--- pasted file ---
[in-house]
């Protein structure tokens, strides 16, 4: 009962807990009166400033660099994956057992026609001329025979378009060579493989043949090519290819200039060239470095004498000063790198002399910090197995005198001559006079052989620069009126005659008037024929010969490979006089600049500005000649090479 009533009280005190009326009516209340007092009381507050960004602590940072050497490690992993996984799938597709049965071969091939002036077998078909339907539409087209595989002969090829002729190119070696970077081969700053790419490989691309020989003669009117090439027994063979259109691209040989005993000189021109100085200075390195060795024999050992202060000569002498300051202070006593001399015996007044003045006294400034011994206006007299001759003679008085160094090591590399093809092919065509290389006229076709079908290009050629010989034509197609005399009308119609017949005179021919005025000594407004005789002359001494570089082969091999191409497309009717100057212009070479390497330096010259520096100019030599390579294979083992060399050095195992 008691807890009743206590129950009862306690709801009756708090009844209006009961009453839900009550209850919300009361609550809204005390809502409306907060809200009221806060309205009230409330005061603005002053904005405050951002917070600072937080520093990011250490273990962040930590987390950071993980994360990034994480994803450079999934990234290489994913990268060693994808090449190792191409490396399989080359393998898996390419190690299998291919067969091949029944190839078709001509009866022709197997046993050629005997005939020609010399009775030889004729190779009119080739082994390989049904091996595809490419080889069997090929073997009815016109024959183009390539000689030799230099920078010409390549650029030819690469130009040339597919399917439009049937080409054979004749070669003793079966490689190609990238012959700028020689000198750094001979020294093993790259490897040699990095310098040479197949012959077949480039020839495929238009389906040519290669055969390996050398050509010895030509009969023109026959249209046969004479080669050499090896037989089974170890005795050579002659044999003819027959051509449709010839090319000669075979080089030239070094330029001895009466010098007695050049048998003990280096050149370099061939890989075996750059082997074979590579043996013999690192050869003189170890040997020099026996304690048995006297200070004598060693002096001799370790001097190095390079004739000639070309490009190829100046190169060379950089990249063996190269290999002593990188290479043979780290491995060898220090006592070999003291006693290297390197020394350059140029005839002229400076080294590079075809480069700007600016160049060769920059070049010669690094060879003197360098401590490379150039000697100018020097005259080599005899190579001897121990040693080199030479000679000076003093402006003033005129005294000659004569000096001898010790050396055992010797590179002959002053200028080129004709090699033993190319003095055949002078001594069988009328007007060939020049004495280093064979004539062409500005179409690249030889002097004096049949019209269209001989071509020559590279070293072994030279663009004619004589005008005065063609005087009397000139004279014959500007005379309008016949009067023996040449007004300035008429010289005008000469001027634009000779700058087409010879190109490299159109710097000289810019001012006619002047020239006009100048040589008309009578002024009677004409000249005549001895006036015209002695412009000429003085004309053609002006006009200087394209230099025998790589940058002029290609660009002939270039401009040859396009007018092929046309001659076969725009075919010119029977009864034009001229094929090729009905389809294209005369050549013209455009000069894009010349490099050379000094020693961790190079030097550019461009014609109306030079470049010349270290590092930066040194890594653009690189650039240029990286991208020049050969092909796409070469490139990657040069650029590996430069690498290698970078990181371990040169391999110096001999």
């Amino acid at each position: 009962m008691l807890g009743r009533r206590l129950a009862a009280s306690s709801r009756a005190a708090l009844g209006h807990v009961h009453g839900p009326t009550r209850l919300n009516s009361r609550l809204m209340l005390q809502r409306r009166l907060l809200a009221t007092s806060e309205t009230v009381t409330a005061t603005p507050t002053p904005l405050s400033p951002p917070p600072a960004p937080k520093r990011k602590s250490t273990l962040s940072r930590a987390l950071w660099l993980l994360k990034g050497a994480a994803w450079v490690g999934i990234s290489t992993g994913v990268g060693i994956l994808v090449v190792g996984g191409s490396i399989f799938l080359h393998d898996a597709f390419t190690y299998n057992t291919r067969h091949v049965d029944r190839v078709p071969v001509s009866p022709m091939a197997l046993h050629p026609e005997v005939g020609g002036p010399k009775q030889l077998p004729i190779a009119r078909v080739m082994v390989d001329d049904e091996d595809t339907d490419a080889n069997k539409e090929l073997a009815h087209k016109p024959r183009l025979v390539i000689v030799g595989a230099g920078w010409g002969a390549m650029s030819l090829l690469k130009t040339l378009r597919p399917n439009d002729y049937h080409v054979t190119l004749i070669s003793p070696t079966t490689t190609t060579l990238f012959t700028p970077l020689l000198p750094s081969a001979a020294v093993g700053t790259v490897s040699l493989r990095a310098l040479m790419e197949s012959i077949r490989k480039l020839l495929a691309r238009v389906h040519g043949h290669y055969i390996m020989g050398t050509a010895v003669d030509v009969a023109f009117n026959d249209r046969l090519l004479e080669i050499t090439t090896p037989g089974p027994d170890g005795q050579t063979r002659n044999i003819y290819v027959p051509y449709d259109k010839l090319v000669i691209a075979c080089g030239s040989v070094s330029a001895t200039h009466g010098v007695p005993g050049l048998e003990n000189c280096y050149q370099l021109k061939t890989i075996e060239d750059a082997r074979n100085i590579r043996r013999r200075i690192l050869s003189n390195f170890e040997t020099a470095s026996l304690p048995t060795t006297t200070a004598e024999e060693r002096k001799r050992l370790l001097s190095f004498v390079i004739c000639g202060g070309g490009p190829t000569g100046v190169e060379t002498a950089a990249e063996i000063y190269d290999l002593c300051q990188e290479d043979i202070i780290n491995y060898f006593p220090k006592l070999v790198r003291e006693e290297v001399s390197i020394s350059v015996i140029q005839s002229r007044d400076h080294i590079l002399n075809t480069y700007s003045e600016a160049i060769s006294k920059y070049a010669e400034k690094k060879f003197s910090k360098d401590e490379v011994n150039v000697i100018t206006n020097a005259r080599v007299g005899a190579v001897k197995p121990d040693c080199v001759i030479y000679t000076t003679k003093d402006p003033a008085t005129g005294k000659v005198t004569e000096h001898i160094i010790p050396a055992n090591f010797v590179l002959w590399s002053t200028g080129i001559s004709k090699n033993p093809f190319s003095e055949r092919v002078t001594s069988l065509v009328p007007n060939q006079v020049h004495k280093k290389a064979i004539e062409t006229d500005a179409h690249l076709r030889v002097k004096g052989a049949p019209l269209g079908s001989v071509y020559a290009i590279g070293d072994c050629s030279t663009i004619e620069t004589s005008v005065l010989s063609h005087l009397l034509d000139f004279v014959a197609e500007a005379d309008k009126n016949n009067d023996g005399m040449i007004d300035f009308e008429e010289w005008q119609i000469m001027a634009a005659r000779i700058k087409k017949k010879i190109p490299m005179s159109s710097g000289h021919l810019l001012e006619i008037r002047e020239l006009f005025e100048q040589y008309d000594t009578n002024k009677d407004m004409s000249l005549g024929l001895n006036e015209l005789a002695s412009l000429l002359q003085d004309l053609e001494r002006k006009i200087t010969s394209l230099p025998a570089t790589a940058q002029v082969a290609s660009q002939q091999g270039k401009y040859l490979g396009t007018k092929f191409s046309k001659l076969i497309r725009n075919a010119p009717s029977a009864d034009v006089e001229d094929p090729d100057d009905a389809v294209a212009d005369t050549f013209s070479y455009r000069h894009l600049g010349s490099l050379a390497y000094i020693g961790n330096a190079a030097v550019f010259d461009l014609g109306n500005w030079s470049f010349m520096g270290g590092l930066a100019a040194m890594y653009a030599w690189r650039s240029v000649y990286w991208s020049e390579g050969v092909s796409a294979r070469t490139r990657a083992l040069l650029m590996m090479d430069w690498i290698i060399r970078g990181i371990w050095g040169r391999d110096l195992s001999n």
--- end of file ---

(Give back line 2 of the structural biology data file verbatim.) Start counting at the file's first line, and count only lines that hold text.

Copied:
């Protein structure tokens, strides 16, 4: 009962807990009166400033660099994956057992026609001329025979378009060579493989043949090519290819200039060239470095004498000063790198002399910090197995005198001559006079052989620069009126005659008037024929010969490979006089600049500005000649090479 009533009280005190009326009516209340007092009381507050960004602590940072050497490690992993996984799938597709049965071969091939002036077998078909339907539409087209595989002969090829002729190119070696970077081969700053790419490989691309020989003669009117090439027994063979259109691209040989005993000189021109100085200075390195060795024999050992202060000569002498300051202070006593001399015996007044003045006294400034011994206006007299001759003679008085160094090591590399093809092919065509290389006229076709079908290009050629010989034509197609005399009308119609017949005179021919005025000594407004005789002359001494570089082969091999191409497309009717100057212009070479390497330096010259520096100019030599390579294979083992060399050095195992 008691807890009743206590129950009862306690709801009756708090009844209006009961009453839900009550209850919300009361609550809204005390809502409306907060809200009221806060309205009230409330005061603005002053904005405050951002917070600072937080520093990011250490273990962040930590987390950071993980994360990034994480994803450079999934990234290489994913990268060693994808090449190792191409490396399989080359393998898996390419190690299998291919067969091949029944190839078709001509009866022709197997046993050629005997005939020609010399009775030889004729190779009119080739082994390989049904091996595809490419080889069997090929073997009815016109024959183009390539000689030799230099920078010409390549650029030819690469130009040339597919399917439009049937080409054979004749070669003793079966490689190609990238012959700028020689000198750094001979020294093993790259490897040699990095310098040479197949012959077949480039020839495929238009389906040519290669055969390996050398050509010895030509009969023109026959249209046969004479080669050499090896037989089974170890005795050579002659044999003819027959051509449709010839090319000669075979080089030239070094330029001895009466010098007695050049048998003990280096050149370099061939890989075996750059082997074979590579043996013999690192050869003189170890040997020099026996304690048995006297200070004598060693002096001799370790001097190095390079004739000639070309490009190829100046190169060379950089990249063996190269290999002593990188290479043979780290491995060898220090006592070999003291006693290297390197020394350059140029005839002229400076080294590079075809480069700007600016160049060769920059070049010669690094060879003197360098401590490379150039000697100018020097005259080599005899190579001897121990040693080199030479000679000076003093402006003033005129005294000659004569000096001898010790050396055992010797590179002959002053200028080129004709090699033993190319003095055949002078001594069988009328007007060939020049004495280093064979004539062409500005179409690249030889002097004096049949019209269209001989071509020559590279070293072994030279663009004619004589005008005065063609005087009397000139004279014959500007005379309008016949009067023996040449007004300035008429010289005008000469001027634009000779700058087409010879190109490299159109710097000289810019001012006619002047020239006009100048040589008309009578002024009677004409000249005549001895006036015209002695412009000429003085004309053609002006006009200087394209230099025998790589940058002029290609660009002939270039401009040859396009007018092929046309001659076969725009075919010119029977009864034009001229094929090729009905389809294209005369050549013209455009000069894009010349490099050379000094020693961790190079030097550019461009014609109306030079470049010349270290590092930066040194890594653009690189650039240029990286991208020049050969092909796409070469490139990657040069650029590996430069690498290698970078990181371990040169391999110096001999």